• In normal conditions AC>BC

Tuning fork tests– 512hz, with a foot-plate- Strike on own knee or elbow.

  1. Rinnes– air with bone conduction.
    1. Air- prongs 2cm and in line with EAC
    2. Bone- base of fork against mastoid process with other hand on contralateral skull.
    3. Ask them which is louder.
    4. Normal hearing = Rinne’s positive = air louder
    5. Conductive loss of 20db or more = Rinne’s negative = bone louder
    6. In severe sensorineural loss– BC>AC- heard in contralateral ear.
  2. Weber’s test– place fork on forehead and contralateral skull supported. Ask patient where it is louder. 
    1. Localises to the side with conductive loss as no competing stimuli from AC
    2. Localises away from the side with sensorineural loss
    3. If normal both ears are equal

Weber lateralises left

Weber lateralises right

Rinne positive both ears AC>BC

Sensorineural loss in right

Sensorineural loss in left

Rinne negative left BC>AC

Conductive loss left

Sensorineural loss left 

Rinne negative right BC>AC

Sensorineural loss right

Conductive loss right

  1. Stengers test– test for true or fake hearing loss- use 2 same frequency forks:
    1. Close eyes
    2. First tuning fork 15cm from good ear- they will hear it
    3. Take it away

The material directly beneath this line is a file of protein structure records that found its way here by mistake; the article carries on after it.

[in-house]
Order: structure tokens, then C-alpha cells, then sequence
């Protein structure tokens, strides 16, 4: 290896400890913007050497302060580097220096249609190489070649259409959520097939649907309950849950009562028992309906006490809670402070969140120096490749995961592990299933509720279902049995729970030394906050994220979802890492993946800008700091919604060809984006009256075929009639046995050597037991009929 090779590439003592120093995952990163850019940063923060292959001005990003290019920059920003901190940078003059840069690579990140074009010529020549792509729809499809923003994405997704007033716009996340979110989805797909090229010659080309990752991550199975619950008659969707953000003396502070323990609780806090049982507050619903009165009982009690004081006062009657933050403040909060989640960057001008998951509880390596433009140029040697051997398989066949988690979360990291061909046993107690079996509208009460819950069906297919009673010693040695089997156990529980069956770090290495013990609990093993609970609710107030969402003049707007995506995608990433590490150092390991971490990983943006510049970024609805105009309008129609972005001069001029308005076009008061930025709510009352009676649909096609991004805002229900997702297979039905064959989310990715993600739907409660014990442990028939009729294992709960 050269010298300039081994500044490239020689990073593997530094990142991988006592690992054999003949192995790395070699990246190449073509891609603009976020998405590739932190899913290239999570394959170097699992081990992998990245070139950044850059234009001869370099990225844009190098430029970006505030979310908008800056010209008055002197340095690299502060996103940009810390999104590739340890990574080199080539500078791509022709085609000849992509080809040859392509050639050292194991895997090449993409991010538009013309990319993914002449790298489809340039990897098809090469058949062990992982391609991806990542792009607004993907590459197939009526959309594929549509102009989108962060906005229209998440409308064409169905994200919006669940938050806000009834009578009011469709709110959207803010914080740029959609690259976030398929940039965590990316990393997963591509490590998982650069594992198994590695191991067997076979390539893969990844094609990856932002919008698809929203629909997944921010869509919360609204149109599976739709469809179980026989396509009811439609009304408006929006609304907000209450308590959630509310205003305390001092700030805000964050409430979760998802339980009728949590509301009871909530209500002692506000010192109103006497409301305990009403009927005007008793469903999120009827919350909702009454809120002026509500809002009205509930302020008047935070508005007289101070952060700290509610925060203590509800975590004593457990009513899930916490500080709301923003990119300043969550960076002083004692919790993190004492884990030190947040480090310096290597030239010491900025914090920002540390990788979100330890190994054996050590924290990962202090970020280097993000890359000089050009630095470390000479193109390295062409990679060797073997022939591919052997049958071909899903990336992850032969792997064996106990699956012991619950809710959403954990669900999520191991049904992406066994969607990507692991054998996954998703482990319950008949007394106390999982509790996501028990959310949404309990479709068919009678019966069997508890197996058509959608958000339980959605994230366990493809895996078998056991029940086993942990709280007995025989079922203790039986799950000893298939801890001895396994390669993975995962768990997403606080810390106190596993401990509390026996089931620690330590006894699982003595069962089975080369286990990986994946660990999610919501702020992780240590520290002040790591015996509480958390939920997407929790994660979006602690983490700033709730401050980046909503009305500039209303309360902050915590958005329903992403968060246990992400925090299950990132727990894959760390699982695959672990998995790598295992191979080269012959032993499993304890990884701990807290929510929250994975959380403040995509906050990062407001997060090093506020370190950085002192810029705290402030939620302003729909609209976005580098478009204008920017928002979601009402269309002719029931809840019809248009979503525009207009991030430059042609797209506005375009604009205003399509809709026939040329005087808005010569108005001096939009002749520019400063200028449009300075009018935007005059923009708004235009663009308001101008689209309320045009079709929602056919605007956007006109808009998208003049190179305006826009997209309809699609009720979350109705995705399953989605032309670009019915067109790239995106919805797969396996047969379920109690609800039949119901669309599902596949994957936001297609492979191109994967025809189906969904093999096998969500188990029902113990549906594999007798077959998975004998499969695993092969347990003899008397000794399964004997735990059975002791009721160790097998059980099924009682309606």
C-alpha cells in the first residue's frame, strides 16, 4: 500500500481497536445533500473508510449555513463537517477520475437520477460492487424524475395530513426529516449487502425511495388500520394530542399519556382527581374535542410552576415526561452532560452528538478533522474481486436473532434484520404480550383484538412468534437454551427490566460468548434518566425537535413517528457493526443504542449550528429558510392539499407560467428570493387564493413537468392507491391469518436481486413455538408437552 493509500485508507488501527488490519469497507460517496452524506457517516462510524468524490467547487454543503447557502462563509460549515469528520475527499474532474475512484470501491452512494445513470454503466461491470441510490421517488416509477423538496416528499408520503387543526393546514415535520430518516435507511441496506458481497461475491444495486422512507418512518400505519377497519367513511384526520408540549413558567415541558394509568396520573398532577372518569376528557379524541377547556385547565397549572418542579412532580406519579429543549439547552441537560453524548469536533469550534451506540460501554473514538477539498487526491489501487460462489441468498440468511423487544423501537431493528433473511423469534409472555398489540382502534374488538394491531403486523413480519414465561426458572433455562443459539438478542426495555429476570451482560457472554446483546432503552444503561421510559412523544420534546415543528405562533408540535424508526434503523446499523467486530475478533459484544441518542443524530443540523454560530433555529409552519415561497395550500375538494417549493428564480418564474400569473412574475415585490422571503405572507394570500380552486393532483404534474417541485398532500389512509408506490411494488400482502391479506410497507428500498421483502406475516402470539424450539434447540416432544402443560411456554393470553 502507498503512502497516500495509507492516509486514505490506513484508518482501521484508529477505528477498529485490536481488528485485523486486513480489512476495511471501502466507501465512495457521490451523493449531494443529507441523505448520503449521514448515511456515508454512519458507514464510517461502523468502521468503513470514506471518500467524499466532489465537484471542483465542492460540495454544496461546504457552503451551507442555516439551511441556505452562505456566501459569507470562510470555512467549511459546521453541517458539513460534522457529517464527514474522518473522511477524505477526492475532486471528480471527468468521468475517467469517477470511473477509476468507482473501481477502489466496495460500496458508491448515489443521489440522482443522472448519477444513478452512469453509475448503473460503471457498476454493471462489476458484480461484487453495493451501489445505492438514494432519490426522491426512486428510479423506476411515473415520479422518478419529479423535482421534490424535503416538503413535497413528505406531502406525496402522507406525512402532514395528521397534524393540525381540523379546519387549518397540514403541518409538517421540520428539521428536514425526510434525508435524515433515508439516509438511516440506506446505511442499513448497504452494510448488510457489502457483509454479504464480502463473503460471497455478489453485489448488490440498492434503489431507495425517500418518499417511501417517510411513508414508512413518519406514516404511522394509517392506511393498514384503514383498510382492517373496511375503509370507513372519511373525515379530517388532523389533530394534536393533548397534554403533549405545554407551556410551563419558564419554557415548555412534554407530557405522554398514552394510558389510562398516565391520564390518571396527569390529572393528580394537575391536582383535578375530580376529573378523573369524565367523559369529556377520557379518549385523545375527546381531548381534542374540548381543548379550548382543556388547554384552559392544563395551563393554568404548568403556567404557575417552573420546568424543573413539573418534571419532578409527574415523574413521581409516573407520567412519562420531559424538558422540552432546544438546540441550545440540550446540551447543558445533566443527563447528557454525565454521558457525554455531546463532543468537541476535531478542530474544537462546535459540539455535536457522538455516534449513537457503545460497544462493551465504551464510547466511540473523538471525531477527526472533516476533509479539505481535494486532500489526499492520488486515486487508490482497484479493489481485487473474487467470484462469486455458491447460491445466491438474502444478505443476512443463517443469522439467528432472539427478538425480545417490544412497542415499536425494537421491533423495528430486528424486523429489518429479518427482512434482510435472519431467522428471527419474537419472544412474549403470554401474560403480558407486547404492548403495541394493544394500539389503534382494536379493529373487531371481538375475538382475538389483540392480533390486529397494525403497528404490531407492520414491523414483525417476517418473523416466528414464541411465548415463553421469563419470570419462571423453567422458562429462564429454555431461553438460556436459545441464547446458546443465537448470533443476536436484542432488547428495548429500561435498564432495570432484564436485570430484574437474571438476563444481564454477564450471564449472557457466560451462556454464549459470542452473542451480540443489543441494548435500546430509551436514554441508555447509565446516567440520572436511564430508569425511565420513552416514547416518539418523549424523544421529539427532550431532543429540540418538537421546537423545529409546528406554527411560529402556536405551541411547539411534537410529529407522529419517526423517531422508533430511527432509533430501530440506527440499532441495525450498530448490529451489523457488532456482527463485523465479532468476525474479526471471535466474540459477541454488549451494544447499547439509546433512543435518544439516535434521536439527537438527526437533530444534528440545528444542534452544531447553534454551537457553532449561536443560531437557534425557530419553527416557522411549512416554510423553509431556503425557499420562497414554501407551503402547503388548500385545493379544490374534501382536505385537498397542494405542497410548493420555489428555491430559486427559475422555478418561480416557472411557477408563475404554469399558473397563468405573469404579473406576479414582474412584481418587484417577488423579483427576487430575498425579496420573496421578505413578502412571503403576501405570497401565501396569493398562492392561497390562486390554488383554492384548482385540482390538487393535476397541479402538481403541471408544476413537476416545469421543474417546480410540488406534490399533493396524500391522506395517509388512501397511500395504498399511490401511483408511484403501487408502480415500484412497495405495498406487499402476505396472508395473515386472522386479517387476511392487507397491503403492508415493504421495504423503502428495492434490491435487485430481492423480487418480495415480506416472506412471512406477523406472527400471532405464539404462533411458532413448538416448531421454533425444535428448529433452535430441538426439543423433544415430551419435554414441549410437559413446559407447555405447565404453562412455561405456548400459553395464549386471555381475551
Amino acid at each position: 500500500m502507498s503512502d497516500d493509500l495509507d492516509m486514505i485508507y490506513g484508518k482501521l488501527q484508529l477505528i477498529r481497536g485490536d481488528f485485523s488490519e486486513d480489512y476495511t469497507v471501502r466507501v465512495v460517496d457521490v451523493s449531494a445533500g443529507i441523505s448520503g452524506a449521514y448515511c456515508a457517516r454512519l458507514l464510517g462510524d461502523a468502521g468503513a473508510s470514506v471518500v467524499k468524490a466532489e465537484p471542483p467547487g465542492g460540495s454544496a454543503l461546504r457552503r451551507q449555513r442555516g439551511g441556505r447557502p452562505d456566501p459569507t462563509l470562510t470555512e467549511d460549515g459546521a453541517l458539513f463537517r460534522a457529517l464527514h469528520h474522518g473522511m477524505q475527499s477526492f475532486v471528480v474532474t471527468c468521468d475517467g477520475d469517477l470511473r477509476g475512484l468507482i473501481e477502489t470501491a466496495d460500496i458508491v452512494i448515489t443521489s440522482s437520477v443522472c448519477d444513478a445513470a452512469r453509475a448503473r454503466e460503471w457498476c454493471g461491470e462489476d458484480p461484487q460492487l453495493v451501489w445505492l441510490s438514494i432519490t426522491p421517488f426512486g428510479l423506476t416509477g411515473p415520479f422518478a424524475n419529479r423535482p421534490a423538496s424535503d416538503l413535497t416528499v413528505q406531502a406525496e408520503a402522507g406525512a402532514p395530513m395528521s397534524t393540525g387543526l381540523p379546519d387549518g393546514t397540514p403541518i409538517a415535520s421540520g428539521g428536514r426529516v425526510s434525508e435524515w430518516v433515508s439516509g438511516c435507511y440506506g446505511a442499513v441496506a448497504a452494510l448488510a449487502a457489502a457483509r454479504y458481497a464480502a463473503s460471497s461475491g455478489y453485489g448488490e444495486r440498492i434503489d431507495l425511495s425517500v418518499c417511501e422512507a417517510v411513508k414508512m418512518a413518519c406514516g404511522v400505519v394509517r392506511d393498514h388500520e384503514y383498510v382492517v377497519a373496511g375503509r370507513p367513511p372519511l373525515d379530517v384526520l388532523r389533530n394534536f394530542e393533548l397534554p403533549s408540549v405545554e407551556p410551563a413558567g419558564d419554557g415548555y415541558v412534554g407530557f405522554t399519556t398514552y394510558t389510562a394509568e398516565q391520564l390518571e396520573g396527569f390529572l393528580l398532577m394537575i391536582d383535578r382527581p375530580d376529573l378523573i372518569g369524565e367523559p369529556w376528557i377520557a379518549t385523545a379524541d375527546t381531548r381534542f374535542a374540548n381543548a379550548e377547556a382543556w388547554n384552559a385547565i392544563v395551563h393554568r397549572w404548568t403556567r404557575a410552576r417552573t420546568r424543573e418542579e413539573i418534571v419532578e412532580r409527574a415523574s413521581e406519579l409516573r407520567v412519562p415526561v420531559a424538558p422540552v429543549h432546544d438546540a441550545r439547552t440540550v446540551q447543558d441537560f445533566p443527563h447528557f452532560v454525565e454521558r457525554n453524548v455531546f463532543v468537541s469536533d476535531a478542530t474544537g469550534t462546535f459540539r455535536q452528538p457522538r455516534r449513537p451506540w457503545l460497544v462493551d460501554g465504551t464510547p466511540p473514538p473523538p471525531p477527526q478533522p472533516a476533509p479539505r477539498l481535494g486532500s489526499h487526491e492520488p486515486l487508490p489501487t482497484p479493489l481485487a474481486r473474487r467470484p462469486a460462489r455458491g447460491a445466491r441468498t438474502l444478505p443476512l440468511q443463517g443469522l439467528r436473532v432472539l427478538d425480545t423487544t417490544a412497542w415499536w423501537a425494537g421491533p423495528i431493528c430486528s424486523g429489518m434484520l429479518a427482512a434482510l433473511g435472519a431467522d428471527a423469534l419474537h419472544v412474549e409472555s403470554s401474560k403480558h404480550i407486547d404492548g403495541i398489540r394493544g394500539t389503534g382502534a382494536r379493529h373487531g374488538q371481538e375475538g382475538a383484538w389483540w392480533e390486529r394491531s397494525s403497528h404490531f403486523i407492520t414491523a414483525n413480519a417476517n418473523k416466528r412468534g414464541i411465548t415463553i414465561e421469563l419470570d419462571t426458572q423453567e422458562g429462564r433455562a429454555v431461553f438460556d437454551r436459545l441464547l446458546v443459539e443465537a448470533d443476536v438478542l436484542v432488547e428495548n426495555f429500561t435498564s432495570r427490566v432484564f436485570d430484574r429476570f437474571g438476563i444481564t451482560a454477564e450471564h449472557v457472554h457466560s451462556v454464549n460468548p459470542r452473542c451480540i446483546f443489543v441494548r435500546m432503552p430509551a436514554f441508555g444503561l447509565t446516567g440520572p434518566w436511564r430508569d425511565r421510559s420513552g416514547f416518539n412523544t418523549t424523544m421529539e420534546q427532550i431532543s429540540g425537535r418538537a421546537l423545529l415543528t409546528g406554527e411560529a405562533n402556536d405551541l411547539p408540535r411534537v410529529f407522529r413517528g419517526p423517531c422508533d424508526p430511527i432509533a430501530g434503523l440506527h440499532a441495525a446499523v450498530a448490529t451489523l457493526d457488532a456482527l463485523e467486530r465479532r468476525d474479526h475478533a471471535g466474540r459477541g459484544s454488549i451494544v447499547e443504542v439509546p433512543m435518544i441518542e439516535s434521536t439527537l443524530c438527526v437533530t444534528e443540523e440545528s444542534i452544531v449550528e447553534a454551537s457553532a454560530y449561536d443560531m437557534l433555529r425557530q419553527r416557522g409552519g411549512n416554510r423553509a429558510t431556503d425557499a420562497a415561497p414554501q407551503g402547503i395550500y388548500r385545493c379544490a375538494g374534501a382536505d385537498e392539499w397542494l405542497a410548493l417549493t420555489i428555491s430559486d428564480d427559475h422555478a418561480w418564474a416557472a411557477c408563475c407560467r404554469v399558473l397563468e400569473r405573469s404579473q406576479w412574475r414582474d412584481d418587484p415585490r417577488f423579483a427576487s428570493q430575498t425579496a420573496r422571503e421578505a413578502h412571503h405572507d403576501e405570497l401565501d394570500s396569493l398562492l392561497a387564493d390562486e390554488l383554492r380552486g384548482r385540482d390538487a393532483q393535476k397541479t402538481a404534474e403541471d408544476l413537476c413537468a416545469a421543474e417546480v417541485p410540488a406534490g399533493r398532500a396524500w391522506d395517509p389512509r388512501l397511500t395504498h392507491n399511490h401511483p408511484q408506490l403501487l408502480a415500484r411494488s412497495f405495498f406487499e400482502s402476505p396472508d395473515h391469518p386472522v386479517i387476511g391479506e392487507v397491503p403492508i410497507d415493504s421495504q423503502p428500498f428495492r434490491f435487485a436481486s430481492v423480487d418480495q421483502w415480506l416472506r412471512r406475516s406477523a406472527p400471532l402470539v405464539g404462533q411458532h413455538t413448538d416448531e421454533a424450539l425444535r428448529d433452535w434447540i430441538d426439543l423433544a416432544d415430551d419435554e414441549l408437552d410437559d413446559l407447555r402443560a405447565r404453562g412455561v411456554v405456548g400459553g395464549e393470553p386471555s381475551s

4. Place second 5cm from bad ear- they will deny hearing it
    5. Now keep the second there and replace the first tuning fork 15 cm from good ear:
      1. If genuine hearing loss they will hear the first tuning fork
      2. If not genuine then they will just hear the 2nd one and say they don’t hear anything

Voice testing– difficult to standardise:

  • Test each ear separately at 60cm.
  • First whisper (12dB), normal voice (36dB) then shout (48dB)
  • Then repeat at 15cm – whisper (34dB), normal voice (56dB) then shout
  • Repeat 2 numbers of 2 syllable words until 50% correct.
  • Mask by rubbing contralateral tragus with finger

Pure tone audiometry

  • Measurement of the minimum amplitude heard at a specific frequency in dB
  • 0-20dB is normal
  • Air conduction tested by headphones with masking in other ear